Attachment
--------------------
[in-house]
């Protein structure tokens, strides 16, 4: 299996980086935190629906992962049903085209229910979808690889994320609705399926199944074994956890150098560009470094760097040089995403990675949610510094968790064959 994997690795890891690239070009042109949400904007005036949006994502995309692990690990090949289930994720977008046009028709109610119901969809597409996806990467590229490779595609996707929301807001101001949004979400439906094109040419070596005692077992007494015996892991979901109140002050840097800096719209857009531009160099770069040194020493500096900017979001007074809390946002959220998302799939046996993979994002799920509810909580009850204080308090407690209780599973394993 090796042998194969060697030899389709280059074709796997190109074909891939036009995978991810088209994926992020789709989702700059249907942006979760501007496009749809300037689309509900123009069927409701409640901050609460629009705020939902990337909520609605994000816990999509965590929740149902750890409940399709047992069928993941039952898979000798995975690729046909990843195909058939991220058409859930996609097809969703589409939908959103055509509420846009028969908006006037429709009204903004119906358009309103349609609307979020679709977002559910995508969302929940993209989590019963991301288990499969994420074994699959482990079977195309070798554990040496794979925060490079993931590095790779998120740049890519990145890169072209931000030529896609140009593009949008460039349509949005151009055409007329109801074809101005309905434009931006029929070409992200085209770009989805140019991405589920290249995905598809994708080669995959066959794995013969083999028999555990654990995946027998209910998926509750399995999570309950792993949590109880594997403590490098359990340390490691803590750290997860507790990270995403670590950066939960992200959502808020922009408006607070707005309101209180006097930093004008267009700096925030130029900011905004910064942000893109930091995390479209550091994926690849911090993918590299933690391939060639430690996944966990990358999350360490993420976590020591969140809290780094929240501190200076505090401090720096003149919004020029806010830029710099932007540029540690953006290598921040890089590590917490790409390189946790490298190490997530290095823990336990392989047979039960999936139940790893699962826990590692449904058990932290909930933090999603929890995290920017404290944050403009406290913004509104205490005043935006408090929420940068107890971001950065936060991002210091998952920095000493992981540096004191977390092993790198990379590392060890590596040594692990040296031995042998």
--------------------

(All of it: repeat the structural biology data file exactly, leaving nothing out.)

[in-house]
């Protein structure tokens, strides 16, 4: 299996980086935190629906992962049903085209229910979808690889994320609705399926199944074994956890150098560009470094760097040089995403990675949610510094968790064959 994997690795890891690239070009042109949400904007005036949006994502995309692990690990090949289930994720977008046009028709109610119901969809597409996806990467590229490779595609996707929301807001101001949004979400439906094109040419070596005692077992007494015996892991979901109140002050840097800096719209857009531009160099770069040194020493500096900017979001007074809390946002959220998302799939046996993979994002799920509810909580009850204080308090407690209780599973394993 090796042998194969060697030899389709280059074709796997190109074909891939036009995978991810088209994926992020789709989702700059249907942006979760501007496009749809300037689309509900123009069927409701409640901050609460629009705020939902990337909520609605994000816990999509965590929740149902750890409940399709047992069928993941039952898979000798995975690729046909990843195909058939991220058409859930996609097809969703589409939908959103055509509420846009028969908006006037429709009204903004119906358009309103349609609307979020679709977002559910995508969302929940993209989590019963991301288990499969994420074994699959482990079977195309070798554990040496794979925060490079993931590095790779998120740049890519990145890169072209931000030529896609140009593009949008460039349509949005151009055409007329109801074809101005309905434009931006029929070409992200085209770009989805140019991405589920290249995905598809994708080669995959066959794995013969083999028999555990654990995946027998209910998926509750399995999570309950792993949590109880594997403590490098359990340390490691803590750290997860507790990270995403670590950066939960992200959502808020922009408006607070707005309101209180006097930093004008267009700096925030130029900011905004910064942000893109930091995390479209550091994926690849911090993918590299933690391939060639430690996944966990990358999350360490993420976590020591969140809290780094929240501190200076505090401090720096003149919004020029806010830029710099932007540029540690953006290598921040890089590590917490790409390189946790490298190490997530290095823990336990392989047979039960999936139940790893699962826990590692449904058990932290909930933090999603929890995290920017404290944050403009406290913004509104205490005043935006408090929420940068107890971001950065936060991002210091998952920095000493992981540096004191977390092993790198990379590392060890590596040594692990040296031995042998």